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Lazar's Mock Draft 2.0: Patriots Make a Big Trade to Acquire Star Receiver, Address Left Tackle Early

The Patriots make a huge splash by trading for a superstar receiver while still filling out the roster at positions of need.

The combine is in the books, and free agency is right around the corner as the roster-building begins in the NFL this offseason.

After spending a week in Indianapolis, the landscape for the 2023 NFL Draft is nearly set. There are still Pro Days and Top-30 visits before the end of April's final exam, but we're closing in on the final board for Bill Belichick's Patriots.

The last piece to the puzzle is determining New England's needs post-free agency. The Pats will follow the veteran market to add to their roster, which could drastically change their approach to the draft, especially in the first three rounds.

Although the roster is still uncertain, we can forecast potential future Patriots based on the team's current state and likely needs.

Here is our second stab at a seven-round Patriots mock draft after taking in the NFL Combine last week:

Round
1
Harrison_Anton
Anton Harrison, OT, Oklahoma
Height: 6-4 | Weight: 315

Along with head coach Bill Belichick being a wildcard, it's also difficult to predict where the Patriots will go with their first-round draft pick until after free agency. The biggest need on their roster is offensive tackle, and there's value in having starting-caliber talent on a rookie contract at that position. But the free-agent class is also good, and they might be in-between picks for the rookie class. With the consensus top three expected to go early, New England might be caught between the first wave and the second tier at OT. Still, it's easier to envision Belichick filling out the trenches with a pick in the top half of the first round than a skill position.

Harrison might be more realistic in a trade-down scenario into the early 20s. But he checks every box for a prototypical left tackle with excellent athleticism, proper length, and overall size (6-4, 315 pounds, 34 1/4 inch arms). On film, Harrison has excellent footwork and range at the position with significant depth out of his kick slide. His foot speed and change of direction in pass protection are top-tier in this class, while he can make blocks on the move in outside zone, pin-pull, screens, and second-level climbs. Harrison will generate more movement with better pad level and hand placement in the run game, but it's not a functional power or effort issue. Harrison should be a long-term starter on the left side, and that's worthy of the 14th pick.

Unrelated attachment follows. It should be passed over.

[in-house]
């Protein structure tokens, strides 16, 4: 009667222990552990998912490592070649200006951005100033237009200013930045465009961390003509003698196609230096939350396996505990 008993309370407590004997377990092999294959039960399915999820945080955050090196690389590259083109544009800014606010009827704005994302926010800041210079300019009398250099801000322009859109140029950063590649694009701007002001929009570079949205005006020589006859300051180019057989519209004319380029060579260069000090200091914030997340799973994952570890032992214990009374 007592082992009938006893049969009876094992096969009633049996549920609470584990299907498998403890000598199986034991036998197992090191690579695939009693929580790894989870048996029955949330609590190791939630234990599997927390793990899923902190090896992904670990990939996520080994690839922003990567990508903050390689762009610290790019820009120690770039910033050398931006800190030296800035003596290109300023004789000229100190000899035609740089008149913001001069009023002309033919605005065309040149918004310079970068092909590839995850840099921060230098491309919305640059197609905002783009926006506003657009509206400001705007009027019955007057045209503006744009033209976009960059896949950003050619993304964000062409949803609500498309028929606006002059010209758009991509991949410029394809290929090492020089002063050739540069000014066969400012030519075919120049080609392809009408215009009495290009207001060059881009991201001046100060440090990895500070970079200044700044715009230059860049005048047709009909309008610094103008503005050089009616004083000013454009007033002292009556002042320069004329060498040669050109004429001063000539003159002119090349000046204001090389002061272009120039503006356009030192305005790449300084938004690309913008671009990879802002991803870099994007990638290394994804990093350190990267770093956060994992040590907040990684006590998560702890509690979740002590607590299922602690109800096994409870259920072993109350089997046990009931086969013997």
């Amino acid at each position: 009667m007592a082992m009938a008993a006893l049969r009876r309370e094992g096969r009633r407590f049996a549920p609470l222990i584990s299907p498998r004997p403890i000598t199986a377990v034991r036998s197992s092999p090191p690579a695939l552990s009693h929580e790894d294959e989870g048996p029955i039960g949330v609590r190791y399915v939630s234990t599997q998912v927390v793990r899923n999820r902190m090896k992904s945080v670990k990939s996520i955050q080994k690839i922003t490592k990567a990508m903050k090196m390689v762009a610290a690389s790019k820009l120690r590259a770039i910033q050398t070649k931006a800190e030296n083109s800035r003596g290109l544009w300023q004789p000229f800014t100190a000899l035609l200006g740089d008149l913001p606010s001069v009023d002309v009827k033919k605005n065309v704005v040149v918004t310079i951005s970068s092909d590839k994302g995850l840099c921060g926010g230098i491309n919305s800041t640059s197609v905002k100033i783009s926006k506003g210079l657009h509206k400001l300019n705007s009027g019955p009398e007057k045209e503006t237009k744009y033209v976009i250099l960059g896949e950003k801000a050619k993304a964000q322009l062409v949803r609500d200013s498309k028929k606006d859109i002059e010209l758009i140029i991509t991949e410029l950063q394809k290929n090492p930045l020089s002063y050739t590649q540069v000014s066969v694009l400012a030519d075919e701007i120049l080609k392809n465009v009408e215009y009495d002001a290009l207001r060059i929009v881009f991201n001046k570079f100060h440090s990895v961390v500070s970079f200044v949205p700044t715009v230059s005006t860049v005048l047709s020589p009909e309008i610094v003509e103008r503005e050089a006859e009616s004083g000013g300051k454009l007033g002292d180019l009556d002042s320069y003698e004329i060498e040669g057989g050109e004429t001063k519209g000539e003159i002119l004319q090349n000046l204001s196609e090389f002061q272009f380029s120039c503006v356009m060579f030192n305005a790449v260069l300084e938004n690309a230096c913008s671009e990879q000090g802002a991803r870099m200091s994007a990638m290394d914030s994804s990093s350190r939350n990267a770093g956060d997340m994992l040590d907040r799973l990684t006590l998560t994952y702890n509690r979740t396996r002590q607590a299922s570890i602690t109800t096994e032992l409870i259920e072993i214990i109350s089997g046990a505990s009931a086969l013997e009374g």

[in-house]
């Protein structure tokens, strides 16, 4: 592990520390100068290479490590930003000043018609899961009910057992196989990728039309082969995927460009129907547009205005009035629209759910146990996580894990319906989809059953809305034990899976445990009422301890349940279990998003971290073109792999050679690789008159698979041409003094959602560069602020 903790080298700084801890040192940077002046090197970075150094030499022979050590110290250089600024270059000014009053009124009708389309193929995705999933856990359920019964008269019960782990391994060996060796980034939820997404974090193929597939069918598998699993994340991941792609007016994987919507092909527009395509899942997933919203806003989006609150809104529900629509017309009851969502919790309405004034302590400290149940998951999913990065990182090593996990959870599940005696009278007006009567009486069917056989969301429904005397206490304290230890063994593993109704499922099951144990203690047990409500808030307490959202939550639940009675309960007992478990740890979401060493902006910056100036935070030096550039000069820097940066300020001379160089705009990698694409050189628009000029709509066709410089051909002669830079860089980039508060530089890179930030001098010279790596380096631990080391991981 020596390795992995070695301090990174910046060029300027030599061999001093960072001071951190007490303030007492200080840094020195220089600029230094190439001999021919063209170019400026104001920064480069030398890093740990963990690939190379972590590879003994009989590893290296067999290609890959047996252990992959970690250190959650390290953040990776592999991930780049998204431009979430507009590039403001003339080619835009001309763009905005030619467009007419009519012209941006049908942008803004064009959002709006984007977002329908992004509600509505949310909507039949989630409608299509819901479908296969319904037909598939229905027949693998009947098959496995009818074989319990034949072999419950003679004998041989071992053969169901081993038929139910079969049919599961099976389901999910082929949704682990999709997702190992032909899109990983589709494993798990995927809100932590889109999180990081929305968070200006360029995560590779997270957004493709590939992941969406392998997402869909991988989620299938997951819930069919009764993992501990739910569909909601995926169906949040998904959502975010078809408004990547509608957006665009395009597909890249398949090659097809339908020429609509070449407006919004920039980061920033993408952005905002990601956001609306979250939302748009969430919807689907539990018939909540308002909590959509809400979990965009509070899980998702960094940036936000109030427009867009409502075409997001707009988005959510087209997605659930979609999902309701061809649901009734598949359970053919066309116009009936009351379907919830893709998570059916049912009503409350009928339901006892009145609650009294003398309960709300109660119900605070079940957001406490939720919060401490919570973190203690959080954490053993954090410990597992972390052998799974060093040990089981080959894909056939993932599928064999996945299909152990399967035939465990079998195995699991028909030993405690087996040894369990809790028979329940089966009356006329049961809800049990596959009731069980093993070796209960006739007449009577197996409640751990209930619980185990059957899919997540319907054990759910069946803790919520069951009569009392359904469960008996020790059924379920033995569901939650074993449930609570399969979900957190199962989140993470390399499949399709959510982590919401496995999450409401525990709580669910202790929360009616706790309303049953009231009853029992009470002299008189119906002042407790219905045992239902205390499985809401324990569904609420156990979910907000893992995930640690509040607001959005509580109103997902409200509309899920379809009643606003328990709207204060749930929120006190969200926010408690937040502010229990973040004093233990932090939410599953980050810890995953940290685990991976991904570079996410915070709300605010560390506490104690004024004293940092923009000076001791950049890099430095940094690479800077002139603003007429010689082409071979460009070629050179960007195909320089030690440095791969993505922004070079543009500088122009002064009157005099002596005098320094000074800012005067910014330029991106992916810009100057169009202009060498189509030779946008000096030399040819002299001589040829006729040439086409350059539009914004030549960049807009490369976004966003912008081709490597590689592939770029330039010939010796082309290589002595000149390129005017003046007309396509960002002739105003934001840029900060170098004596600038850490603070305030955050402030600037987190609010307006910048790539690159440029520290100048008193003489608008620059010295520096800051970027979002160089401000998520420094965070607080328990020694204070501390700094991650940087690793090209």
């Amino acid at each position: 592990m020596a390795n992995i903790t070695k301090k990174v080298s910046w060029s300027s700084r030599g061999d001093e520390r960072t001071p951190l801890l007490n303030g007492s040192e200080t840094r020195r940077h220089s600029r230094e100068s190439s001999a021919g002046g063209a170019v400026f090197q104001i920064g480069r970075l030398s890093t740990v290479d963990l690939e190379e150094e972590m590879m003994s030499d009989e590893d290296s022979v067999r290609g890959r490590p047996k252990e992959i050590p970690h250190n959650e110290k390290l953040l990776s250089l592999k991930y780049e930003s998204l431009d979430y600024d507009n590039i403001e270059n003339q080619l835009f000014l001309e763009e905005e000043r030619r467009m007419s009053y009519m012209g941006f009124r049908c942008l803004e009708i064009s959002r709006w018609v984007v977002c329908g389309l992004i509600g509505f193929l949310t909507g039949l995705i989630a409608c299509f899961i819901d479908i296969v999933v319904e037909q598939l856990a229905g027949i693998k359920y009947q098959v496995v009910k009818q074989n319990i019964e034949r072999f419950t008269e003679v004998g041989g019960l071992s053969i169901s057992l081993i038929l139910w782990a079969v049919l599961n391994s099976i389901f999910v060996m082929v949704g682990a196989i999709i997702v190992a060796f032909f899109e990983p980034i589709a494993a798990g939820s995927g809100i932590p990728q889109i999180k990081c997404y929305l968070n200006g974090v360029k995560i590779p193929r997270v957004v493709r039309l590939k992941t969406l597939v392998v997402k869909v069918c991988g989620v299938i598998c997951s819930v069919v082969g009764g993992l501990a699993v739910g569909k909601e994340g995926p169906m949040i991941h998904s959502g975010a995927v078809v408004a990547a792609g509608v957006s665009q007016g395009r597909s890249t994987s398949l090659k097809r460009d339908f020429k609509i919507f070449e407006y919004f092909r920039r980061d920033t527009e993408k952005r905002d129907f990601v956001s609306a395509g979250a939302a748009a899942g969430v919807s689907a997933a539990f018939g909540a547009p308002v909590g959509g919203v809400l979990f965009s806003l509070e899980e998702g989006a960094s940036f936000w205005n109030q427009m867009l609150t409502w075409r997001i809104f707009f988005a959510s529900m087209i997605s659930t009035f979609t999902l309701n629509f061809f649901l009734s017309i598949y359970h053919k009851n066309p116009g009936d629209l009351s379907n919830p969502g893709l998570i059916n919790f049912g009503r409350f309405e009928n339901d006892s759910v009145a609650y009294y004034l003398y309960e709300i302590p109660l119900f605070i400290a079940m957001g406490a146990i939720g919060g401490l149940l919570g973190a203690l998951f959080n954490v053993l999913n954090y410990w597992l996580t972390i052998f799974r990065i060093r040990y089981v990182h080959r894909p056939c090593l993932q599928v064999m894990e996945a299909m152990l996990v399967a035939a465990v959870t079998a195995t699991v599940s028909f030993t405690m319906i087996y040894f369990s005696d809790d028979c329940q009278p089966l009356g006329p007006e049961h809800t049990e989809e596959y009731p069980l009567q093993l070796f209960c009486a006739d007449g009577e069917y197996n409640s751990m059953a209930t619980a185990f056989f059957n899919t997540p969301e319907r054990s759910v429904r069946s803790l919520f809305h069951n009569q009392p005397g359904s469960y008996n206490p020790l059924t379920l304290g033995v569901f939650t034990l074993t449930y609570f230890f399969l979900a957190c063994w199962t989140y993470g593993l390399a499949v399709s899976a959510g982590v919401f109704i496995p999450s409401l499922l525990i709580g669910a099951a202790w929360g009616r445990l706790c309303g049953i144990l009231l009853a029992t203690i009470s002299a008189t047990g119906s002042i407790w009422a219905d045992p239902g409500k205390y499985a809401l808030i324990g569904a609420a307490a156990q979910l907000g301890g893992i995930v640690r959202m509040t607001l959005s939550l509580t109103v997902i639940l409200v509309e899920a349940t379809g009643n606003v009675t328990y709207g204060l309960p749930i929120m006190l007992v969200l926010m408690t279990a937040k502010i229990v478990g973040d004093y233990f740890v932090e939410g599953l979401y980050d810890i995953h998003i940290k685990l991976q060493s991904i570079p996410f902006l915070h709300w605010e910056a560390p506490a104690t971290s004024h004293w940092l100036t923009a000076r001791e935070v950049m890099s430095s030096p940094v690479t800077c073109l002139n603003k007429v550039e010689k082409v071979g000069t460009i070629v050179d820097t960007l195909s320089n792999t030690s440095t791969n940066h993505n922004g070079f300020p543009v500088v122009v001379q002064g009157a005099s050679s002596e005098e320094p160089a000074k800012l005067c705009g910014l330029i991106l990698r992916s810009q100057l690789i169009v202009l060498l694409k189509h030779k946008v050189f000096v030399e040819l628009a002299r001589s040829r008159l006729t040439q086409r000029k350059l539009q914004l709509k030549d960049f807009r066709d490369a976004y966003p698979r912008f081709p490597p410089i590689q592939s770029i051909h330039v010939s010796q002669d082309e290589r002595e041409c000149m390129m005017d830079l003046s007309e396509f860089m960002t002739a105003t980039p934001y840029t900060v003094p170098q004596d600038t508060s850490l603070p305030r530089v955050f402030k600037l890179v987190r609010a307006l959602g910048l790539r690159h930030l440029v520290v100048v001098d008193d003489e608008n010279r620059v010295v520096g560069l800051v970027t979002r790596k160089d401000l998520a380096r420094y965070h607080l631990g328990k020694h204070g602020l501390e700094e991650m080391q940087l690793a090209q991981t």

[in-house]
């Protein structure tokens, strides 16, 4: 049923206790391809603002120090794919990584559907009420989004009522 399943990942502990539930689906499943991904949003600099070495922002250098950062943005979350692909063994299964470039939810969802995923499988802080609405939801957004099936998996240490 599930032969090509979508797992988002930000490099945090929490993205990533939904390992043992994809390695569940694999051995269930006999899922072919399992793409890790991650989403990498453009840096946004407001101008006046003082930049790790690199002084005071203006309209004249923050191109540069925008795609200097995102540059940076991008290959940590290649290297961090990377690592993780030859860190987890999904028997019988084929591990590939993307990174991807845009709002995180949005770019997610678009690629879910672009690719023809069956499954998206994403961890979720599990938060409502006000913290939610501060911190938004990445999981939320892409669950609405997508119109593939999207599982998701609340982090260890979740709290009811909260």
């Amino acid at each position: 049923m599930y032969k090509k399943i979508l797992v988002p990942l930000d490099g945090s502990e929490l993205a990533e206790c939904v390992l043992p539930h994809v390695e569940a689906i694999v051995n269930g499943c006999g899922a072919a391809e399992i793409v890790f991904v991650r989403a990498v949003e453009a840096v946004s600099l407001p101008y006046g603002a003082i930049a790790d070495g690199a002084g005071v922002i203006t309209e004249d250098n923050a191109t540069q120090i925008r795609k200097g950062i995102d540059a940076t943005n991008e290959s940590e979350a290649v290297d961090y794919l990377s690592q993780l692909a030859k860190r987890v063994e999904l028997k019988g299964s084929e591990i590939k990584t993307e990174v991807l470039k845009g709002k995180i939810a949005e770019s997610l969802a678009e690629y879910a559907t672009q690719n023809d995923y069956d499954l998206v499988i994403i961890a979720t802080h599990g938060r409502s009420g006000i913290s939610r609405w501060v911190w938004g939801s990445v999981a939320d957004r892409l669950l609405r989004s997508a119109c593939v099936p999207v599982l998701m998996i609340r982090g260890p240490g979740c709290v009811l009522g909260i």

Arizona Cardinals wide receiver DeAndre Hopkins (10).
Arizona Cardinals wide receiver DeAndre Hopkins (10).

Yup, it's happening, at least in theory. There was enough buzz around the combine linking Hopkins to the Patriots for this to be more than a pipe dream. It's also more likely for the Pats to swing a trade for a bonafide star receiver than use a first-rounder on a rookie. Hopkins is known for his excellent hands, contested catches, and body control, but he's one of the most underrated route-runners in football. Belichick's had an affinity for the player who has requested a trade, so he calls up former Pats staffer Monti Ossenfort. New England gets its number one receiver that everyone is clamoring for, and the Cardinals acquire a top-50 pick for a player who reportedly is ready to move on from Arizona – the best-case scenario for both teams.

Round
3
LaPorta_Sam
Sam LaPorta, TE, Iowa
Height: 6-4 | Eight: 249

With Hopkins stressing defenses on the perimeter, quickness between the numbers is the other name of the game for the Patriots under new offensive coordinator Bill O'Brien. O'Brien loves finding advantageous matchups and favorable leverage for quicker receivers out of the slot. LaPorta is a legit separator with excellent agility and route-running skill for a 245-pound tight end.

LaPorta ran a 6.91-second three-cone at the combine, ranking in the 88th percentile with elite quickness for a tight end. When you watch his tape, you see a very fluid and sudden receiver who can get in and out of breaks to feast on lesser cover talent as the only dangerous playmaker in Iowa's offense. He's an impressive receiver who would fit right into O'Brien's "F" tight end role and move the chains—Third-and-LaPorta incoming.